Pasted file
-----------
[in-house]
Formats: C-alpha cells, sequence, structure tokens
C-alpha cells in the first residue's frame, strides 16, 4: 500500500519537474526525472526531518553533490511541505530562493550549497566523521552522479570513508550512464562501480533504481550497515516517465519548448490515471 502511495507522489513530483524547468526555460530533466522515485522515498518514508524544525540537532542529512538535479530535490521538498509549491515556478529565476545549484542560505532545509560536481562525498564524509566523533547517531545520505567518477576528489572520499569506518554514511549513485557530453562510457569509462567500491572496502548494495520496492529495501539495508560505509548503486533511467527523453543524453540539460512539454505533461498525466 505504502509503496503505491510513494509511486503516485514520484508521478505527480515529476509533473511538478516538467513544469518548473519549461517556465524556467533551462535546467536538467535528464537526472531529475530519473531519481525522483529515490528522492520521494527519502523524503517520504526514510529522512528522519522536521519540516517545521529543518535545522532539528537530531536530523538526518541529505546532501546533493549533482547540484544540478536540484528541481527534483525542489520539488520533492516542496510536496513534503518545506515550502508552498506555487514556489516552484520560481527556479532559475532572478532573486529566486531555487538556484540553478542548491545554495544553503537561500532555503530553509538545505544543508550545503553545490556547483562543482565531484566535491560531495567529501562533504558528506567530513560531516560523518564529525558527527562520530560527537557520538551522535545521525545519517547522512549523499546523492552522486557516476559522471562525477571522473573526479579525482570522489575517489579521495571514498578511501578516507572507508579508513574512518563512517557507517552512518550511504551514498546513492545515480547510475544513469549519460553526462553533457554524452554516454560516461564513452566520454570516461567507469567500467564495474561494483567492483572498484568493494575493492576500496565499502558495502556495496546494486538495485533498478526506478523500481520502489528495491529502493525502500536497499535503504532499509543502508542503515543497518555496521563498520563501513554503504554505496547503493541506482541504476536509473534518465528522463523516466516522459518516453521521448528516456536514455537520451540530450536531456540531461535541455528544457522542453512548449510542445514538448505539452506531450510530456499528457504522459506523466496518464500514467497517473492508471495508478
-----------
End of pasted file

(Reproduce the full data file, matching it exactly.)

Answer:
[in-house]
Formats: C-alpha cells, sequence, structure tokens
C-alpha cells in the first residue's frame, strides 16, 4: 500500500519537474526525472526531518553533490511541505530562493550549497566523521552522479570513508550512464562501480533504481550497515516517465519548448490515471 502511495507522489513530483524547468526555460530533466522515485522515498518514508524544525540537532542529512538535479530535490521538498509549491515556478529565476545549484542560505532545509560536481562525498564524509566523533547517531545520505567518477576528489572520499569506518554514511549513485557530453562510457569509462567500491572496502548494495520496492529495501539495508560505509548503486533511467527523453543524453540539460512539454505533461498525466 505504502509503496503505491510513494509511486503516485514520484508521478505527480515529476509533473511538478516538467513544469518548473519549461517556465524556467533551462535546467536538467535528464537526472531529475530519473531519481525522483529515490528522492520521494527519502523524503517520504526514510529522512528522519522536521519540516517545521529543518535545522532539528537530531536530523538526518541529505546532501546533493549533482547540484544540478536540484528541481527534483525542489520539488520533492516542496510536496513534503518545506515550502508552498506555487514556489516552484520560481527556479532559475532572478532573486529566486531555487538556484540553478542548491545554495544553503537561500532555503530553509538545505544543508550545503553545490556547483562543482565531484566535491560531495567529501562533504558528506567530513560531516560523518564529525558527527562520530560527537557520538551522535545521525545519517547522512549523499546523492552522486557516476559522471562525477571522473573526479579525482570522489575517489579521495571514498578511501578516507572507508579508513574512518563512517557507517552512518550511504551514498546513492545515480547510475544513469549519460553526462553533457554524452554516454560516461564513452566520454570516461567507469567500467564495474561494483567492483572498484568493494575493492576500496565499502558495502556495496546494486538495485533498478526506478523500481520502489528495491529502493525502500536497499535503504532499509543502508542503515543497518555496521563498520563501513554503504554505496547503493541506482541504476536509473534518465528522463523516466516522459518516453521521448528516456536514455537520451540530450536531456540531461535541455528544457522542453512548449510542445514538448505539452506531450510530456499528457504522459506523466496518464500514467497517473492508471495508478